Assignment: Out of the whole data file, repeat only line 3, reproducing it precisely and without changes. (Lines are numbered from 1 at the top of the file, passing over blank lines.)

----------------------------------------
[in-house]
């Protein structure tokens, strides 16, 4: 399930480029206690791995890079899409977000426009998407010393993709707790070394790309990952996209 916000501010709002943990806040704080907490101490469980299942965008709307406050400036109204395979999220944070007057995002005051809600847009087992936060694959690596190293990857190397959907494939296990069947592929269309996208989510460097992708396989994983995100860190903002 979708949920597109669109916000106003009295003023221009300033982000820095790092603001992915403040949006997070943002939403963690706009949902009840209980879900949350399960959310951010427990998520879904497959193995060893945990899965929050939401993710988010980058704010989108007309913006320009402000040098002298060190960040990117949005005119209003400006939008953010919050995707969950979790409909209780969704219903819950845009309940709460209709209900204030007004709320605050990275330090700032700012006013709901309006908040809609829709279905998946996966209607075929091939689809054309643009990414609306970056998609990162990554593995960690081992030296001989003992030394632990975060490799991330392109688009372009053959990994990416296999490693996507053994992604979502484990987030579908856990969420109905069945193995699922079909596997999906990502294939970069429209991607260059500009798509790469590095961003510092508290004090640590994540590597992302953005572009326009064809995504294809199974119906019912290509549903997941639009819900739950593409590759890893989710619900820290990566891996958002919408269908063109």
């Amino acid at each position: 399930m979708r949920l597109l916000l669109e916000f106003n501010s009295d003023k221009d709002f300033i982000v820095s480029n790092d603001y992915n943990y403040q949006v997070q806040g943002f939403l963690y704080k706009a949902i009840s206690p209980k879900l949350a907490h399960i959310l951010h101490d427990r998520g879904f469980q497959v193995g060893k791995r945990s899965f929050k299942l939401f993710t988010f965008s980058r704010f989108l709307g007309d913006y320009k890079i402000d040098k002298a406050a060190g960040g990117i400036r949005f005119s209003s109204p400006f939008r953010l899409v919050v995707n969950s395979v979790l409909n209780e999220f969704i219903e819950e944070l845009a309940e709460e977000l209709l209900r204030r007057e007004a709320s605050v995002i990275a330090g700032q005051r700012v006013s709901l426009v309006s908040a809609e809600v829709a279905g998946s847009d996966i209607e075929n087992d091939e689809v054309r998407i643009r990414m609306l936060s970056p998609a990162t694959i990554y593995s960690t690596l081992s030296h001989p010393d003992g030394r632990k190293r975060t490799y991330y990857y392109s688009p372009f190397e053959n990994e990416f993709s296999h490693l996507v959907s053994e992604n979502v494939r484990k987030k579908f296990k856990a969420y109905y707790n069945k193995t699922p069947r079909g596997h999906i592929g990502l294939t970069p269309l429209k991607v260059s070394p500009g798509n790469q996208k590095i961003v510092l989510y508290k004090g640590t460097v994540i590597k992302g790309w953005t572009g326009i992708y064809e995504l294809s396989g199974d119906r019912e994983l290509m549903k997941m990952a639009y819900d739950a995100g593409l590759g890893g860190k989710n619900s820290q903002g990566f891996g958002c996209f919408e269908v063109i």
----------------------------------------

């Amino acid at each position: 399930m979708r949920l597109l916000l669109e916000f106003n501010s009295d003023k221009d709002f300033i982000v820095s480029n790092d603001y992915n943990y403040q949006v997070q806040g943002f939403l963690y704080k706009a949902i009840s206690p209980k879900l949350a907490h399960i959310l951010h101490d427990r998520g879904f469980q497959v193995g060893k791995r945990s899965f929050k299942l939401f993710t988010f965008s980058r704010f989108l709307g007309d913006y320009k890079i402000d040098k002298a406050a060190g960040g990117i400036r949005f005119s209003s109204p400006f939008r953010l899409v919050v995707n969950s395979v979790l409909n209780e999220f969704i219903e819950e944070l845009a309940e709460e977000l209709l209900r204030r007057e007004a709320s605050v995002i990275a330090g700032q005051r700012v006013s709901l426009v309006s908040a809609e809600v829709a279905g998946s847009d996966i209607e075929n087992d091939e689809v054309r998407i643009r990414m609306l936060s970056p998609a990162t694959i990554y593995s960690t690596l081992s030296h001989p010393d003992g030394r632990k190293r975060t490799y991330y990857y392109s688009p372009f190397e053959n990994e990416f993709s296999h490693l996507v959907s053994e992604n979502v494939r484990k987030k579908f296990k856990a969420y109905y707790n069945k193995t699922p069947r079909g596997h999906i592929g990502l294939t970069p269309l429209k991607v260059s070394p500009g798509n790469q996208k590095i961003v510092l989510y508290k004090g640590t460097v994540i590597k992302g790309w953005t572009g326009i992708y064809e995504l294809s396989g199974d119906r019912e994983l290509m549903k997941m990952a639009y819900d739950a995100g593409l590759g890893g860190k989710n619900s820290q903002g990566f891996g958002c996209f919408e269908v063109i």